Am J Bot 98:306-25. 2011
    ..We conducted a taxon-rich multigene phylogenetic analysis of the clusioids to clarify phylogenetic relationships in this clade...
  18. pmc Developmental origins of the world's largest flowers, Rafflesiaceae
    Lachezar A Nikolov
    Department of Organismic and Evolutionary Biology, Harvard University Herbaria, Cambridge, MA 02138
    Proc Natl Acad Sci U S A 110:18578-83. 2013
    ..The developmental repatterning we identified in Rafflesia, in particular, may have provided architectural reinforcement, which permitted the explosive growth in floral diameter that has arisen secondarily within this subclade. ..
  19. pmc Record-breaking early flowering in the eastern United States
    Elizabeth R Ellwood
    Department of Biology, Boston University, Boston, Massachusetts, United States of America
    PLoS ONE 8:e53788. 2013
    ..These results demonstrate that numerous temperate plant species have yet to show obvious signs of physiological constraints on phenological advancement in the face of climate change...
  20. doi request reprint Long-term morphological stasis maintained by a plant-pollinator mutualism
    Charles C Davis
    Department of Organismic and Evolutionary Biology, Harvard University Herbaria, Harvard University, Cambridge, MA 02138
    Proc Natl Acad Sci U S A 111:5914-9. 2014
    ....
  21. pmc Phylogeny and biogeography of the carnivorous plant family Sarraceniaceae
    Aaron M Ellison
    Harvard Forest, Harvard University, Petersham, Massachusetts, United States of America
    PLoS ONE 7:e39291. 2012
    ..Overall, these results suggest climatic change at different temporal and spatial scales in part shaped the distribution and diversity of this carnivorous plant clade...
  22. doi request reprint Floral structure and development in Rafflesiaceae with emphasis on their exceptional gynoecia
    Lachezar A Nikolov
    Department of Organismic and Evolutionary Biology, Harvard University Herbaria, Cambridge, Massachusetts 02138 USA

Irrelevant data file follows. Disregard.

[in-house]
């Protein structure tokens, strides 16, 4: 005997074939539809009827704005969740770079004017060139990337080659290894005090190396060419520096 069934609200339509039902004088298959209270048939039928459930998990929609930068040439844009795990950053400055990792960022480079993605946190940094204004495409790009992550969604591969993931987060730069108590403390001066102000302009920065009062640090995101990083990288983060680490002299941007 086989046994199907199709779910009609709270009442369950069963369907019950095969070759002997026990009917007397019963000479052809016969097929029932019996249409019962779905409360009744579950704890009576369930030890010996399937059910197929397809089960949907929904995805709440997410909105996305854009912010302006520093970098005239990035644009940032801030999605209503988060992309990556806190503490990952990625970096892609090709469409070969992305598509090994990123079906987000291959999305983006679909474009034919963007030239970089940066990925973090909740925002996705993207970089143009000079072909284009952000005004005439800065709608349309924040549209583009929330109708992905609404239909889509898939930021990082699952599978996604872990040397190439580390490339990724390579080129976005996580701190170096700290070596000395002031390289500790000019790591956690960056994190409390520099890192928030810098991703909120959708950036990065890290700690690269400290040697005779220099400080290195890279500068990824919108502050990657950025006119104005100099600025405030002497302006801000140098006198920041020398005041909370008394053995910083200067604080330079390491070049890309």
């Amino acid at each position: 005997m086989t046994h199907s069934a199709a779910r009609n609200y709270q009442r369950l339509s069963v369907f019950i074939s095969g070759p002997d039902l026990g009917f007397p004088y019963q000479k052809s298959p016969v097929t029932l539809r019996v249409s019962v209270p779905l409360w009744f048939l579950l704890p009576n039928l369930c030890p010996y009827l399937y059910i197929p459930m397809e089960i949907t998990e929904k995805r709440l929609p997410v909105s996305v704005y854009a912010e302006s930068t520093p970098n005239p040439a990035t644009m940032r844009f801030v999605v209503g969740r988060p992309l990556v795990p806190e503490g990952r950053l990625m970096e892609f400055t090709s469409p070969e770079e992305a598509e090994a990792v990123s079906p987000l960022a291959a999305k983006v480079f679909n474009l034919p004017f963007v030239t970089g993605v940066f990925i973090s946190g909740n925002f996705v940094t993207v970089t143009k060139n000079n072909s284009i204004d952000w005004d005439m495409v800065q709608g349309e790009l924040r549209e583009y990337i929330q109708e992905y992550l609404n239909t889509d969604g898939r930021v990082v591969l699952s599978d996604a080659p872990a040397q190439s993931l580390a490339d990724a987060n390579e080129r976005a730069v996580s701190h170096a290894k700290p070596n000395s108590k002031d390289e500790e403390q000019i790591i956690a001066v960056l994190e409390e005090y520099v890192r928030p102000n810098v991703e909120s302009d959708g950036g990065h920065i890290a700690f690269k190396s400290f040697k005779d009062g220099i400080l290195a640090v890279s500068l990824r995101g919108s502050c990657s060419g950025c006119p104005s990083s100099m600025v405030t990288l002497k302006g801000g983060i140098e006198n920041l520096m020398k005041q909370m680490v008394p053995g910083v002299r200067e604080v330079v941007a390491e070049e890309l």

Am J Bot 101:225-43. 2014
    ..Here, we expand that research to investigate the structure and development of the reproductive organs of Rafflesiaceae...
  23. doi request reprint Evolution: pollen or pollinators - which came first?
    Simone C Cappellari
    Department of Organismic and Evolutionary Biology, Harvard University Herbaria, 22 Divinity Avenue, Cambridge, MA 02138, USA
    Curr Biol 23:R316-8. 2013
    ..Several ancient bee clades are identified as ghost lineages that have left little fossil evidence of their existence. This timeline suggests that the rise of bees coincided with the largest flowering plant clade, the eudicots...
  24. ncbi request reprint A complete generic phylogeny of Malpighiaceae inferred from nucleotide sequence data and morphology
    Charles C Davis
    Department of Organismic and Evolutionary Biology, Harvard University Herbaria, 22 Divinity Avenue, Cambridge, Massachusetts 02138 USA
    Am J Bot 97:2031-48. 2010
    ....
  25. ncbi request reprint Explosive radiation of Malpighiales supports a mid-cretaceous origin of modern tropical rain forests
    Charles C Davis
    Department of Ecology and Evolutionary Biology, University of Michigan Herbarium, Ann Arbor, Michigan 48108 2287, USA
    Am Nat 165:E36-65. 2005
    ..This case illustrates that dated phylogenies can provide an important new source of evidence bearing on the timing of major environmental changes, which may be especially useful when fossil evidence is limited or controversial...
  26. ncbi request reprint Host-to-parasite gene transfer in flowering plants: phylogenetic evidence from Malpighiales
    Charles C Davis
    Ecology and Evolutionary Biology, University of Michigan Herbarium, 3600 Varsity Drive, Ann Arbor, MI 48108 2287, USA
    Science 305:676-8. 2004
    ..These discordant phylogenetic hypotheses strongly suggest that part of the mitochondrial genome in Rafflesiaceae was acquired via HGT from their hosts...
  27. ncbi request reprint Phylogeny of Acridocarpus-Brachylophon (Malpighiaceae): implications for tertiary tropical floras and Afroasian biogeography
    Charles C Davis
    Department of Ecology and Evolutionary Biology, University of Michigan Herbarium, 3600 Varsity Drive, Ann Arbor, Michigan 48108 2287, USA
    Evolution 56:2395-405. 2002
    ..Although the spread of xeric environments resulted in the extinction of many African plant groups, our data suggest that for others it provided an opportunity for further diversification...
  28. pmc The deepest divergences in land plants inferred from phylogenomic evidence
    Yin Long Qiu
    Department of Ecology and Evolutionary Biology, University Herbarium, University of Michigan, Ann Arbor, MI 48109 1048, USA
    Proc Natl Acad Sci U S A 103:15511-6. 2006
    ..In particular, it is shown here that densely sampled taxon trees built with multiple genes provide an indispensable test of taxon-sparse trees inferred from genome sequences...